The idea did not catch on. After debuting femicide at the Tribunal in Brussels, Russell began using the word in her work, but its impact was minimal. “I did various things,” she tells me. “The books, organizing a speakout, making speeches around the country. Even right after talking about it in a keynote speech, nobody mentioned it, even though I stressed it. I really sort of despaired.”

Then, something surprising happened. Part of the problem with “femicide” was that it was difficult to explain in a way that the public could easily comprehend. While horrendous killings of women, motivated by misogyny, certainly occurred around the world, the concept was still slightly amorphous. The 1989 “Montreal Massacre,” a mass shooting of women at a technical school in Canada, for example, wasn’t necessarily identical to killings resulting from domestic violence, sex trafficking, or the deaths of women in sub-Saharan Africa or the Middle East. Nevertheless, it turned out there were societies that understood instinctively what Russell was referring to: Certain regions of Latin America had been torn apart by epidemics of woman-killing far out of proportion with the deaths of women produced by internal civil war or drug violence. For years, activists in those areas had been battling against their own crime with no name, and when Russell’s word made it into Spanish, they embraced her.

In 2004, Marcela Lagarde, a prominent Mexican politician and feminist, invited Russell to give a talk at a conference in the border city of Ciudad Juárez after reading her anthology. Lagarde considered “femicide” an apt description for the mysterious, macabre mass killings of women that had been going on in Juárez since 1993—a phenomenon which had attracted a great deal of international attention, inspiring numerous books and films. Lagarde wanted to turn Russell’s idea into a political crusade. She chaired a commission on femicide in the Mexican congress, and promoted the term at events throughout Latin America.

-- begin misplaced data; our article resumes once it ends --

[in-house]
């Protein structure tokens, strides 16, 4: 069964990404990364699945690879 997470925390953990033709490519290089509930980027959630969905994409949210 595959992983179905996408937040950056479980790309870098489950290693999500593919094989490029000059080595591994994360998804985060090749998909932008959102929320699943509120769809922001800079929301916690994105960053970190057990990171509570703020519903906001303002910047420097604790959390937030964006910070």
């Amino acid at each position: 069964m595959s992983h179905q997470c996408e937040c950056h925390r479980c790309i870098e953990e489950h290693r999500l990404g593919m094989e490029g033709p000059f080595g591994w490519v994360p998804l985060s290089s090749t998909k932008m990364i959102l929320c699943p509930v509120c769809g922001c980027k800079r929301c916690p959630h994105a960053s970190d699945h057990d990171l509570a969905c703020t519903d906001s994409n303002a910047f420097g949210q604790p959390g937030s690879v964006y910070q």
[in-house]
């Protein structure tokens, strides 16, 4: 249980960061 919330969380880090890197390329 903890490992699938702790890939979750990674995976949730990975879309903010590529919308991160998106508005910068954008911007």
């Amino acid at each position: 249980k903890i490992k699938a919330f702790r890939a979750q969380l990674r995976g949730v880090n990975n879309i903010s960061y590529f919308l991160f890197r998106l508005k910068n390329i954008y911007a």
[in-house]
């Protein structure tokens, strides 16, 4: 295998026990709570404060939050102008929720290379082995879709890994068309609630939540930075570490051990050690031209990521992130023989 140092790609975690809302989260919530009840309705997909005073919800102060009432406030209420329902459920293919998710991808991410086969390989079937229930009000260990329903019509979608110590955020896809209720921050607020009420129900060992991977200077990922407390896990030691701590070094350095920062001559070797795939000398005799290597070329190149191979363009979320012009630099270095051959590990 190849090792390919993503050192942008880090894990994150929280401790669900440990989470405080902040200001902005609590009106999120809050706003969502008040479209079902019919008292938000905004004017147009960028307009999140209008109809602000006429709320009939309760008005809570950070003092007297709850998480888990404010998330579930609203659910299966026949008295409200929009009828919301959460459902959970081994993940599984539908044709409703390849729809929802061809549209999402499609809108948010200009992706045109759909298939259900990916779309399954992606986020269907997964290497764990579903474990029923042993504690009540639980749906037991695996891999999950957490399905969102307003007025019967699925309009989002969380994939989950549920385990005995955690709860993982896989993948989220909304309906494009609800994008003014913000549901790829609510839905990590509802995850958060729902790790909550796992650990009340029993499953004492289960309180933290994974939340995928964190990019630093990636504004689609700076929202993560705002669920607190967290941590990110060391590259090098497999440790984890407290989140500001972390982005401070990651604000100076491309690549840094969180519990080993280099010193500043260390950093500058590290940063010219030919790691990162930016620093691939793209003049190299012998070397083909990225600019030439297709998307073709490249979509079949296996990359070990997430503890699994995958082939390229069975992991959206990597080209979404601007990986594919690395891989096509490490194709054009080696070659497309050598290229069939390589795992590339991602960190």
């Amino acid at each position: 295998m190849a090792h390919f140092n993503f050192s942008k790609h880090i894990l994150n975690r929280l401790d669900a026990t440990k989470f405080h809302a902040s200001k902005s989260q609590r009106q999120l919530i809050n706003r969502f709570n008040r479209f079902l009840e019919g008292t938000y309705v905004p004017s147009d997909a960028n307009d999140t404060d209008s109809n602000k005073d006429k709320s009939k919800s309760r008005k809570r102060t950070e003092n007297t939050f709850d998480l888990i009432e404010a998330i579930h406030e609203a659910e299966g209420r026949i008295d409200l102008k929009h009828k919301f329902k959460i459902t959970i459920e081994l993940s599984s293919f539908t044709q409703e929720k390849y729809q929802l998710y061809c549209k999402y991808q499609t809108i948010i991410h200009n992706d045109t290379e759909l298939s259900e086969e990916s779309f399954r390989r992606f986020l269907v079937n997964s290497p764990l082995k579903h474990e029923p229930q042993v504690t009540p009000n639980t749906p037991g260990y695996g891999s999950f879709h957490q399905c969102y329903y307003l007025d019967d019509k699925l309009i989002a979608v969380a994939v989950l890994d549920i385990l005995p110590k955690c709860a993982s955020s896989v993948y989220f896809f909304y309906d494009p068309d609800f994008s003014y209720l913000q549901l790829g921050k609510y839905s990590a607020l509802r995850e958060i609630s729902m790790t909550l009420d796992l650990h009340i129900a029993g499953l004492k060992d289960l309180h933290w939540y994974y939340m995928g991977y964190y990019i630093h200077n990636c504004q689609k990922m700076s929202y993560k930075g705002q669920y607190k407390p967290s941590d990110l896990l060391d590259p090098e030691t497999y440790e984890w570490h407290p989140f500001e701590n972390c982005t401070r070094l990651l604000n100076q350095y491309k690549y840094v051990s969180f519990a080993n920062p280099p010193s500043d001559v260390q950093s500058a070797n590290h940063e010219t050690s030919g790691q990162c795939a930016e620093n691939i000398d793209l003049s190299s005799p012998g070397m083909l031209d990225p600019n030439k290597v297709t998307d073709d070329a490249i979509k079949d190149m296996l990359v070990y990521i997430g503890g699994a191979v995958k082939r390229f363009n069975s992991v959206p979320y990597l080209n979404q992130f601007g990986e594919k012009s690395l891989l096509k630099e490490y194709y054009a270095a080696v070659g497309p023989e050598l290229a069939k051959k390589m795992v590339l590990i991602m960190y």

The idea soon spread to Guatemala. Activists there, in dialogue with their Mexican counterparts, grew enthusiastic about using the term to combat murders in their own country, which had become a kind of Juarez writ large. The country’s 36-year civil war, in which more than 200,000 people were killed or disappeared, had ended in 1996. But the settlement between guerrilla groups and the government did not wipe away the devastatingly casual attitudes that had developed toward human life, and it left the citizenry prey to widespread corruption, judicial impunity, drug trafficking, maras (or gangs), and a seemingly ineradicable culture of violence. Since 2000, the most distinctive feature of this situation had become the gruesome killings of women.

Thus, the idea of “femicide” struck a chord. In 2008, prompted by a domestic campaign and international pressure, the Guatemalan congress passed Decree-22, the Law Against Femicide and Other Forms of Violence Against Women, which listed in 28 articles a number of prosecutable types of violence against women, including economic and psychological violence, and declared the goal of guaranteeing “the life, liberty, integrity, dignity, protection, and equality of all women before the law.” Guatemala also set up the Office of the Presidential Commission Against Femicide, tasked with implementing the law and creating an anti-femicide unit in the national police, launching anti-femicide publicity campaigns, and standing up public prosecutorial offices that specialize in violence against women.